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Friday, June 30, 2017

More About Sitcoms

I'm continuing to watch 'The Good Life.' For something that is well over 40 years old, it stands up remarkably well. I'm more than certain I saw it when it was originally broadcast in 1975. It's the sort of thing I would have watched with my family. I think my mother would have loved it. I know it was on at about the same time that 'Fawlty Towers' was first shown, but she hated that. I can see why, as Basil Fawlty is actually quite an objectionable character. Loud and a real bigot. 

Regarding 'The Good Life.' What makes this show work so well isn't necessarily the central characters of Tom and Barbara Good (Richard Briars and Felicity Kendal in tip-top form) but the secondary characters, particularly the neighbours Margo and Jerry Leadbetter. They make a good contrast with the self-seficiency lifestyle of the Goods. Both are materialistic to a large degree. We see the homes; the Goods house deteriates a good deal the further the Goods get into their way of life while the Leadbetter's house appears very neat and tidy, expensive furniture and fixtures and fittings. What really rounds out the character of Margo in particular is the clever use of what I'd call 'Invisible' characters, those characters which have an 'off-stage' presence. Miss Mountshaft, the doyenne of the choral society of which Margo is a leading light. Although we never meet this woman, we get a great deal of description of what she's really like, and in particular, during the episode where Margo is rehearing 'The Messiah' and turns up on the Good's doorstep in a long white shift dress which she wants Barbara to take up for her and she says that Miss Mountshaft had one set of measurements, her own, so we get the idea that she must be a very large lady. The very name Miss Mountshaft is likely to get a couple of laughs as it's definitely got the potential to raise a titter or two as it's got a sort of double entendre sound to it.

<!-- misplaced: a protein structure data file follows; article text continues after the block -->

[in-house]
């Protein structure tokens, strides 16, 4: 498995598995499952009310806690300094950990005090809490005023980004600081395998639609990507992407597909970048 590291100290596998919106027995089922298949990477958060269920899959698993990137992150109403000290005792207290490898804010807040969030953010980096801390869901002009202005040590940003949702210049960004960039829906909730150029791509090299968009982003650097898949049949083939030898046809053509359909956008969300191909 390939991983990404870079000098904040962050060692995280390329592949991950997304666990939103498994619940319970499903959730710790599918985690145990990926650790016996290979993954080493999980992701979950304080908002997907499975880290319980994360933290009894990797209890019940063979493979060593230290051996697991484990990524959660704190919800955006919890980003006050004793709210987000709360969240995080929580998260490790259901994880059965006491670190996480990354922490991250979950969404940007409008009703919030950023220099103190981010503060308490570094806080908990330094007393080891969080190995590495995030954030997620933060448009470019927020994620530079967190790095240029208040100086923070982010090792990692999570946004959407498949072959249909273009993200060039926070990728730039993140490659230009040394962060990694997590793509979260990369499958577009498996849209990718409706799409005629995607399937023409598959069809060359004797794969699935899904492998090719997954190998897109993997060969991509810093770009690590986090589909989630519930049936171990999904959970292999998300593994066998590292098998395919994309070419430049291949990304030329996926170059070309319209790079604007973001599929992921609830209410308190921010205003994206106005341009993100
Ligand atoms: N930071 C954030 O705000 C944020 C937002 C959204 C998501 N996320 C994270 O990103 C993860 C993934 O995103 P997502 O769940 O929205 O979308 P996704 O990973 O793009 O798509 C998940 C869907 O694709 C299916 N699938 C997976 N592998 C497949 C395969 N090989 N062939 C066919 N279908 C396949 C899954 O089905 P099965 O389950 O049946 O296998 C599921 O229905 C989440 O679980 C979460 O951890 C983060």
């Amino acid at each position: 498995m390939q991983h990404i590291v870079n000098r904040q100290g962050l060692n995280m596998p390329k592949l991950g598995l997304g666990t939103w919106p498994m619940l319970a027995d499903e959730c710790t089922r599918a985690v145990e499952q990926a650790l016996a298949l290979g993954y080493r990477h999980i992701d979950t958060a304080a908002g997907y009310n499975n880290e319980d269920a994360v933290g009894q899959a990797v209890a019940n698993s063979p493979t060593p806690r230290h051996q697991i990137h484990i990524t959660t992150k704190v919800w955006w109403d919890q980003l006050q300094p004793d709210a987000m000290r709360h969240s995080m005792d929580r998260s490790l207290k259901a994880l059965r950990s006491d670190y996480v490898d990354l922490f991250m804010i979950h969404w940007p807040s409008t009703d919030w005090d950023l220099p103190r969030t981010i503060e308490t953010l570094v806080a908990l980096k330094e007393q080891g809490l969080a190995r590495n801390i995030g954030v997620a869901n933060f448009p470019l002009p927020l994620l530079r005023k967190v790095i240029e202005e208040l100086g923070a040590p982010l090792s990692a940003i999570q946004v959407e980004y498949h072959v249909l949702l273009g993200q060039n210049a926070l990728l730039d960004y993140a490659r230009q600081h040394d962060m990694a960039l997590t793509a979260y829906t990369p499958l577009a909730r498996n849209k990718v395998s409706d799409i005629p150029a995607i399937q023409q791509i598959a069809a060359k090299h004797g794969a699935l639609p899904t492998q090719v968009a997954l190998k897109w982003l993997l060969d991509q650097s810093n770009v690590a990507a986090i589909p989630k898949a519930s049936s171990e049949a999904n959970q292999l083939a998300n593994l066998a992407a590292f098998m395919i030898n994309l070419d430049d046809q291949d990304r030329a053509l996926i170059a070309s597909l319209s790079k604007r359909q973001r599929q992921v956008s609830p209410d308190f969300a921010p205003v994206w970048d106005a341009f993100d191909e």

Another sitcom which has an 'invisible character' is 'Keeping Up Appearances.' The Buckets have a son whom we never see, but who has a habit of telephoning and always wants something from his mother or father, usually money. This son, Sheridan, is supposed to be at University (how old is he? If Richard is retired, how old were they when he was born. If he's at university he must be in his 20's. From what we discover, he comes over as incredibly camp. Is he gay? Does Hyacinth realise? Does his father? Again, like Miss Mountshaft, this invisible character helps to round out the characters of Hyacinth and Richard.

In 'One Foot In The Grave' we hear about the Meldrew's son, who died at an early age. Although not actually an invisible character, mention of this deceased child helps to give us more information about the back story of the Meldrew's. Although Victor is generally a somewhat irritating and annoying character, giving the background of their child does give them a bit more believability and makes Victor a good deal more three-dimensional and less of a comudgeon.
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